Last of the Westland Whigs

In the late 17th century, the 'Westland Whigs' were the radical descendants of earlier Covenanters who had defied the absolutist rule of Stuart kings in south west Scotland.

Monday, May 30, 2011

Liberal Arts letter to D and G Standard

Dear Sir,
in 2009 I became a Master of Philosophy after studying at Glasgow University’s Crichton Campus. I was only able to complete my studies after a powerful campaign, supported by the Standard, persuaded Glasgow University to stay in Dumfries. Thanks to the success of the campaign, my daughter and son were able to become Liberal Arts students at the campus in 2009. Now (Standard 27 May) the spectre of closure has returned.

In 2007, when the first threat of closure was made, I looked into the background arguments for closure. These boiled down to the belief that the economy of Dumfries and Galloway was not ‘developed’ enough to absorb the output of graduates from the Glasgow University campus. This same argument, now focused on the Liberal Arts (history, philosophy and literature), is still in play.

Yet through the Liberal Arts, students learn the key sills of critical thought and analysis. These skills are as vital in Dumfries and Galloway as they are anywhere else. Surveying his ‘modern age’ from Craigenputtock farm in Nithsdale in 1829, Thomas Carlyle described it as the Mechanical Age, the age of steam power and the industrial revolution. Our age is the Information Age, an age in which we are deluged with ‘information’, as instantly available in the most remote rural location as in the heart of the largest city.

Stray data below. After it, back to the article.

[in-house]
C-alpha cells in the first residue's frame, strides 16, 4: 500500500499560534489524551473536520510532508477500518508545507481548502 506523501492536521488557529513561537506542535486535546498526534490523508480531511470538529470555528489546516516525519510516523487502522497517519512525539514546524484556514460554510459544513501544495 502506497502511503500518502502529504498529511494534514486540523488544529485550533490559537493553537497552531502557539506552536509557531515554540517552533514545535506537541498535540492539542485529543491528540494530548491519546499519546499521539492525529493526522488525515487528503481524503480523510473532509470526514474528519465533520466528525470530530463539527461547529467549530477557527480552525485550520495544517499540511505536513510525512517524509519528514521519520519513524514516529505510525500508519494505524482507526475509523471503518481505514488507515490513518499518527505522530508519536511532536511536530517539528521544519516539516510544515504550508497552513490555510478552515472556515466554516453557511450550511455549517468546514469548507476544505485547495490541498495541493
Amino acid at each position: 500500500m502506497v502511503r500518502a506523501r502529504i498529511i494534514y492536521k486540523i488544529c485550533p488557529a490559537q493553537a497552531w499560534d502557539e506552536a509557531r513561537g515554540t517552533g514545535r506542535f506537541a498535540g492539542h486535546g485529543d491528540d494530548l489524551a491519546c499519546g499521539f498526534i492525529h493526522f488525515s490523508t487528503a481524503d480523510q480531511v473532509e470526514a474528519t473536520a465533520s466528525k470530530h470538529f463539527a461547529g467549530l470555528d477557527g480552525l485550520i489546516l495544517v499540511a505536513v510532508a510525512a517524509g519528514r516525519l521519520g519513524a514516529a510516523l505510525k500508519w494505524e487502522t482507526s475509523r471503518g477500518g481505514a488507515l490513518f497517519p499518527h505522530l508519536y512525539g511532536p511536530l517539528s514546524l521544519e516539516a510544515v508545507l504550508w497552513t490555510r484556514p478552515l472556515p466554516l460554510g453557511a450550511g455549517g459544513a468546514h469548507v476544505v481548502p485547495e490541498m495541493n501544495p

In this age of information, the ability to critically assess and analyse the value of information sources and transform them into useful knowledge is an absolutely vital and practical skill. The economy of Dumfries and Galloway may be ‘underdeveloped’, so that Liberal Arts graduates will find jobs in family businesses or through self- employment, but it is precisely in such small scale enterprises, which are the bedrock of the regional economy, that such skills are the most essential.

The Liberal Arts are an essential resource for the future of our region, a resource we cannot afford to lose.

Alistair Livingston


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